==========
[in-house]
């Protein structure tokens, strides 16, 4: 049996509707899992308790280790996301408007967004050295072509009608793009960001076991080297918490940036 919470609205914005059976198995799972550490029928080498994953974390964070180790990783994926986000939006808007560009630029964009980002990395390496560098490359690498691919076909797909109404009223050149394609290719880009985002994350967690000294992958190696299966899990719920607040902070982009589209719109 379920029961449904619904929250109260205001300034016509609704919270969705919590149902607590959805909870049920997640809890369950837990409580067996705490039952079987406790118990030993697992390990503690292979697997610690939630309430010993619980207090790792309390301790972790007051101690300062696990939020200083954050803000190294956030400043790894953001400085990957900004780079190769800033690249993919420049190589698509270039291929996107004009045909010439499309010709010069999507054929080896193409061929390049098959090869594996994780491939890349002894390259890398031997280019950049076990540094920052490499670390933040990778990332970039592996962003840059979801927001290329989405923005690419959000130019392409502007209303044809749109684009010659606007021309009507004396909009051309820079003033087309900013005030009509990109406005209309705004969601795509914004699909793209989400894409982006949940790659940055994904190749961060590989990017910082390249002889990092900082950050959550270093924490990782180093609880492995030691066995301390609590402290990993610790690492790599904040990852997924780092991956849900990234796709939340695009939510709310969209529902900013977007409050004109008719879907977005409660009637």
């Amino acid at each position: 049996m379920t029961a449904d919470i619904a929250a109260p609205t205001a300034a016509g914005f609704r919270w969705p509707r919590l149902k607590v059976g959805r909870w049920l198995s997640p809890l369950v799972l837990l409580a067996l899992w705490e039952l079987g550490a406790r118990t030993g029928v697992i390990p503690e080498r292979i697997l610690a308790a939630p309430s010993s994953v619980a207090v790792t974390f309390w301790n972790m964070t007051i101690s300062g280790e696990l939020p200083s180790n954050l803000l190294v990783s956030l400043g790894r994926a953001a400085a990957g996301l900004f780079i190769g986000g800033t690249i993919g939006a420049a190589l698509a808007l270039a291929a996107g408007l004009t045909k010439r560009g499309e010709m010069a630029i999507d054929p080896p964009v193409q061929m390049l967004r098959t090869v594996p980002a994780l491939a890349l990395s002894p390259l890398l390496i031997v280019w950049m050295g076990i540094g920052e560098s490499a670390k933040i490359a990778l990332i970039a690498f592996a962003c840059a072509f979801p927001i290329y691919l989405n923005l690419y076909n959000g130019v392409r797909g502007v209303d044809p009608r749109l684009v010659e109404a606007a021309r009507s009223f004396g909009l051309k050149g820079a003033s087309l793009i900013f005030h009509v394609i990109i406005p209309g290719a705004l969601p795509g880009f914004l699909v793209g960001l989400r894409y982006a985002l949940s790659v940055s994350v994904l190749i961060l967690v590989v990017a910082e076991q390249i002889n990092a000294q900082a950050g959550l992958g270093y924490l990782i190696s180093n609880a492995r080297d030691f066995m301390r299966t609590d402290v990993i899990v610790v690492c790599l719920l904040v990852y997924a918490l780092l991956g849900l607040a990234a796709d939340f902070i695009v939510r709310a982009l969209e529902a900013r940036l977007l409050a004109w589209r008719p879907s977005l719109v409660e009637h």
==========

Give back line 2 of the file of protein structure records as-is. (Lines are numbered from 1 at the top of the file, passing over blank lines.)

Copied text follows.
């Protein structure tokens, strides 16, 4: 049996509707899992308790280790996301408007967004050295072509009608793009960001076991080297918490940036 919470609205914005059976198995799972550490029928080498994953974390964070180790990783994926986000939006808007560009630029964009980002990395390496560098490359690498691919076909797909109404009223050149394609290719880009985002994350967690000294992958190696299966899990719920607040902070982009589209719109 379920029961449904619904929250109260205001300034016509609704919270969705919590149902607590959805909870049920997640809890369950837990409580067996705490039952079987406790118990030993697992390990503690292979697997610690939630309430010993619980207090790792309390301790972790007051101690300062696990939020200083954050803000190294956030400043790894953001400085990957900004780079190769800033690249993919420049190589698509270039291929996107004009045909010439499309010709010069999507054929080896193409061929390049098959090869594996994780491939890349002894390259890398031997280019950049076990540094920052490499670390933040990778990332970039592996962003840059979801927001290329989405923005690419959000130019392409502007209303044809749109684009010659606007021309009507004396909009051309820079003033087309900013005030009509990109406005209309705004969601795509914004699909793209989400894409982006949940790659940055994904190749961060590989990017910082390249002889990092900082950050959550270093924490990782180093609880492995030691066995301390609590402290990993610790690492790599904040990852997924780092991956849900990234796709939340695009939510709310969209529902900013977007409050004109008719879907977005409660009637």